Distribute caching in ASP.NET Core

Distributed caching is an interesting tool for IT companies. For this reason and reaffirming our commitment to support innovation and knowledge in new technologies, in this article we going to talk about distributed caching in .Net Core  and specifically with Azure services.

The performance and scalability of an application can be significantly improved by the use of cached data storage. The data with little variability over time are ideal to be stored since copies of them are generated and can be obtained in less time with respect to their original source.

.Net Core supports several cache mechanisms, such as in memory and in a distributed manner. The applications hosted in the cloud are ideal for the use of distributed cache where data is stored in shared repositories and are available for all servers in the application. The purpose of this article is to be a guide and present a comparison of the distributed cache implementation alternatives that we use in Trans Solutions Systems, and which provides .Net Core in a native way such as Redis Cache and SQL Server deployed as services in Azure.

Services in Azure

As reference points for both implementations, we proceed to create the following services in Azure with basic features:

  • Redis Cache

A single node without replication.

  • SQL Database

Standard hard disk without replication.

Project of reference points .Net Core

We proceed to create a new .Net Core 1.1 console project by adding the following additional packages:

  • BenchmarkDotNet

Utility package to create reference points.

  • Microsoft.Extensions.Caching.Abstractions

Cache abstractions package for .Net Core.

  • Microsoft.Extensions.Caching.Redis

Implementation of distributed cache with Redis.

  • Microsoft.Extensions.Caching.SqlServer

Implementation of distributed cache with SQL Server.

  • Newtonsoft.Json

Library for JSON format conversions.

Distributed .Net Core cache is only prepared to use String or Byte [] data types. Therefore, to extend its use to any object, extensions are created to the IDistributedCache interface by converting any object to JSON format.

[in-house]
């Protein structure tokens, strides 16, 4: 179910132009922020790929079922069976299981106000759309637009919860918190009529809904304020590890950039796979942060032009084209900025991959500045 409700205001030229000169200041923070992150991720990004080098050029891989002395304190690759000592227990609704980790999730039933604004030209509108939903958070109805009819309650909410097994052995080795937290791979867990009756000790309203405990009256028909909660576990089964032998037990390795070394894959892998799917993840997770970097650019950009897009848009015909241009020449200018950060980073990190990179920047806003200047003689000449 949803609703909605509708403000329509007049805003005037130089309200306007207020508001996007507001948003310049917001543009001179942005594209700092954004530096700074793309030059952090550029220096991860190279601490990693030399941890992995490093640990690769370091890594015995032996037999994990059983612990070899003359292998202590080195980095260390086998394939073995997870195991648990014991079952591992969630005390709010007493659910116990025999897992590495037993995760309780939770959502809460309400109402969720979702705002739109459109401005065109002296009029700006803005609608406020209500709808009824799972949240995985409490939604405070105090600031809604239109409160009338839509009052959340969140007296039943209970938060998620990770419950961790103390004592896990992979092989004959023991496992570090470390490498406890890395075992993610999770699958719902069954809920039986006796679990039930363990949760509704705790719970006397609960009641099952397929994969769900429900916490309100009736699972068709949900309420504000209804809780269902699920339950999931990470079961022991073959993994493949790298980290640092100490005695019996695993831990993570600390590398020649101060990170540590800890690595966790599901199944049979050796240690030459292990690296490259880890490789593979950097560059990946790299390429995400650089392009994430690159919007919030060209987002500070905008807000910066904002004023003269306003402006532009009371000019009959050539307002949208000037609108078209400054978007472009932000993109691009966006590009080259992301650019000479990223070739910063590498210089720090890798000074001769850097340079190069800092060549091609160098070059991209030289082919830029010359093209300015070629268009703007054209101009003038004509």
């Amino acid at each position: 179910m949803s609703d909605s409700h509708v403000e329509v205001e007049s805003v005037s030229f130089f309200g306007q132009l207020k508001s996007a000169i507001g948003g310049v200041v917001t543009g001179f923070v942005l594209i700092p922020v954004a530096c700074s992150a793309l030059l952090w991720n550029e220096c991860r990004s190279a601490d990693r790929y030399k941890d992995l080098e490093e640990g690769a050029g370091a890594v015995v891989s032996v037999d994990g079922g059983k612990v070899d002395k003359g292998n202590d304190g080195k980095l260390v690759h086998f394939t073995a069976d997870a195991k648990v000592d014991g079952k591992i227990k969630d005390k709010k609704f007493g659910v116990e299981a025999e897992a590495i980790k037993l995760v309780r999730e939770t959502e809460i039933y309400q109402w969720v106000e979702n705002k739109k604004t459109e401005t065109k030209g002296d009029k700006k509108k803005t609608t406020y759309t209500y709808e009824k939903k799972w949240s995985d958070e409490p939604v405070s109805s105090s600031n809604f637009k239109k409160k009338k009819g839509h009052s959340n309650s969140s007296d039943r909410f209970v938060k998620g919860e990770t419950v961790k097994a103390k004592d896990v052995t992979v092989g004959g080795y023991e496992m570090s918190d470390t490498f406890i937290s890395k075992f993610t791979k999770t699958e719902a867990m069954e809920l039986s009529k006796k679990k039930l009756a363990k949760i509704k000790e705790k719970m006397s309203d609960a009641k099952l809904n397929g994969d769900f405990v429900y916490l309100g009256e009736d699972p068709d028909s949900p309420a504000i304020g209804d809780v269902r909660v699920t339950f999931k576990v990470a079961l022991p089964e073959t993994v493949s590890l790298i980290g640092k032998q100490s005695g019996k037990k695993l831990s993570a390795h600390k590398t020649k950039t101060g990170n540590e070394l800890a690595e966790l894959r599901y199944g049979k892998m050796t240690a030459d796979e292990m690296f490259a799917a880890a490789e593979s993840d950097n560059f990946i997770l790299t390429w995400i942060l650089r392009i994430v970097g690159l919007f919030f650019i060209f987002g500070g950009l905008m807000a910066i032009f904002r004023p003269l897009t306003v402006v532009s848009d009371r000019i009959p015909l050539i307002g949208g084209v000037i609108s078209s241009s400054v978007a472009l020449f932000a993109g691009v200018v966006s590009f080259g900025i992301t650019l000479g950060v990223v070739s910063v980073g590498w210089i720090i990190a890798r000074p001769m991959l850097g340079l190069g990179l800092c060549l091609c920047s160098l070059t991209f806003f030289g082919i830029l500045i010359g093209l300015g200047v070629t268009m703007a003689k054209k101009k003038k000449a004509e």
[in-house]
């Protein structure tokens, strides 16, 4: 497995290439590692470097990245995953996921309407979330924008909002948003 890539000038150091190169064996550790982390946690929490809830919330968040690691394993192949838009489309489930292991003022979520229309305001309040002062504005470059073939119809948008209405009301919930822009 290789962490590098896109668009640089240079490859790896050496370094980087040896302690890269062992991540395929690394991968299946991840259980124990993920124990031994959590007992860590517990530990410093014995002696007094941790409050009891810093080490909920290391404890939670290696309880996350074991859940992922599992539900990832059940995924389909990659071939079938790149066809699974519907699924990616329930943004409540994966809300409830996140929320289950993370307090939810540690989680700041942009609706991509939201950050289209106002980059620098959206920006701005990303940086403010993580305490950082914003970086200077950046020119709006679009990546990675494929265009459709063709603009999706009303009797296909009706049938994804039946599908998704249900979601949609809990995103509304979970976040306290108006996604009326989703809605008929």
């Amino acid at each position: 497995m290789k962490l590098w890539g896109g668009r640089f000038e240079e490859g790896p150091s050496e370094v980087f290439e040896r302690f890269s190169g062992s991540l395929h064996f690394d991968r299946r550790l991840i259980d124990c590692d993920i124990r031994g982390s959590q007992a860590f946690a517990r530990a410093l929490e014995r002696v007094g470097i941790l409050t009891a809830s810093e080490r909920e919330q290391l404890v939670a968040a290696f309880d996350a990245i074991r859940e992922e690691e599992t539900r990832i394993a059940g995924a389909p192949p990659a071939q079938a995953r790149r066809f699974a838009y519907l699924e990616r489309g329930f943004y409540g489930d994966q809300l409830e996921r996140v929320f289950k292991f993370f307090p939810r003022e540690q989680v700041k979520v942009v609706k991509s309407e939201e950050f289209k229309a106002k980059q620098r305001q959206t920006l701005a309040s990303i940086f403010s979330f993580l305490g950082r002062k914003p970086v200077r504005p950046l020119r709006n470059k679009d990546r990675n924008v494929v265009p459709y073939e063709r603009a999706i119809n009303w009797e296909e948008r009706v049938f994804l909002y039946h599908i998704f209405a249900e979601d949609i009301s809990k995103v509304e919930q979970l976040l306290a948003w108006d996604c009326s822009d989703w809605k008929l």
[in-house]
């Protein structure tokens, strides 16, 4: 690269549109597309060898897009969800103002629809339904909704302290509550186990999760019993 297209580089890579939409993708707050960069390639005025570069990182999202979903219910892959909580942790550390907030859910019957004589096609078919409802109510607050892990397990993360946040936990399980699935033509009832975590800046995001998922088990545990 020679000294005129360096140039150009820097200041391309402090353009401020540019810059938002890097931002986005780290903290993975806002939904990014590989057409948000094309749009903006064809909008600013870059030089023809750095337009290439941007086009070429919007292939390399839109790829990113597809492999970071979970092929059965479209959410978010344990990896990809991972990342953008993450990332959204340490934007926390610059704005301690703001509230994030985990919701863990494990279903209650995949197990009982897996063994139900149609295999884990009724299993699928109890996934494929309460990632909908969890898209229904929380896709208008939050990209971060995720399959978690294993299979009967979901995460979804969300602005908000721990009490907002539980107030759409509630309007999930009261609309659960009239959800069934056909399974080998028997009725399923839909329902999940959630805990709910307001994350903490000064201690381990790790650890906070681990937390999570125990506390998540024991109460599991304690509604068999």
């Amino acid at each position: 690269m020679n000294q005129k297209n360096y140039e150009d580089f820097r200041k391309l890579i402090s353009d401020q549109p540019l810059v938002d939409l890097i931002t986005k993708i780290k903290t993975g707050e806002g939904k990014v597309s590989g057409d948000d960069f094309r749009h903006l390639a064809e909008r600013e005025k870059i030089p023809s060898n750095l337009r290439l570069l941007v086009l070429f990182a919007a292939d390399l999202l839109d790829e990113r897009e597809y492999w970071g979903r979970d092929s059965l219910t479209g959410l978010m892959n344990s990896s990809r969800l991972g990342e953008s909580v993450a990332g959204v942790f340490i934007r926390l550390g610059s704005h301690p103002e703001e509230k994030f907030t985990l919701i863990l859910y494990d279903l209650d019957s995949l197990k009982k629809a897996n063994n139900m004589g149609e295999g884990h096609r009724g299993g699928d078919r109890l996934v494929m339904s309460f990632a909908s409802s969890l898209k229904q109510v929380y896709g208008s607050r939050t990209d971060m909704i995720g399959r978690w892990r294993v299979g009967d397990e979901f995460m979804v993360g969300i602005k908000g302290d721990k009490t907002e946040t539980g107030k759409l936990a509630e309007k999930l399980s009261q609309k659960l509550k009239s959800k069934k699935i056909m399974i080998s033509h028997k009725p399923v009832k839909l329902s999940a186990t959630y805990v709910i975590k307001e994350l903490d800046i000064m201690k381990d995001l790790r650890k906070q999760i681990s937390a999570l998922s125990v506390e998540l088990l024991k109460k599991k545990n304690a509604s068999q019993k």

Next, we proceed to create a POCO class to send and receive data from the distributed cache.

Using attributes of the BenchmarksDotNet package, a class is created that will evaluate the reference points for Redis and SqlServer.

Custom Cache Methods

Custom methods are created that will be consumed by each implementation:

  • CreateData – Generates an object with random data of the CacheItem class.
  • SetAndGetSingleItem – Evaluates the writing and reading of a single element.
  • SetAndGetNItems – Evaluates the writing and reading of a collection of N elements.

Then, the specific benchmark methods for Redis and SqlServer are created:

  • Write and read an element.
  • Write and read a collection of 10 elements.

Finally, we proceed to integrate the code with the main program.

It is necessary to execute the scripts for the creation of the Sql Server database and table with the dotnet sql-cache command.

When executing the program, each reference point (benchmark) will be evaluated 16 times independently.

Conclusion

This exercise has made it possible to become familiar with the distributed cache options provided by .Net Core using services deployed in Azure and to use tools that allow executing comparison cases based on reference points with their native implementations.
Also, we can say that the implementation of Redis, apparently, turns out to be the best alternative for the use of a distributed cache with .Net Core. However, this exercise should be done again and adding other caching platforms integrated into the framework.

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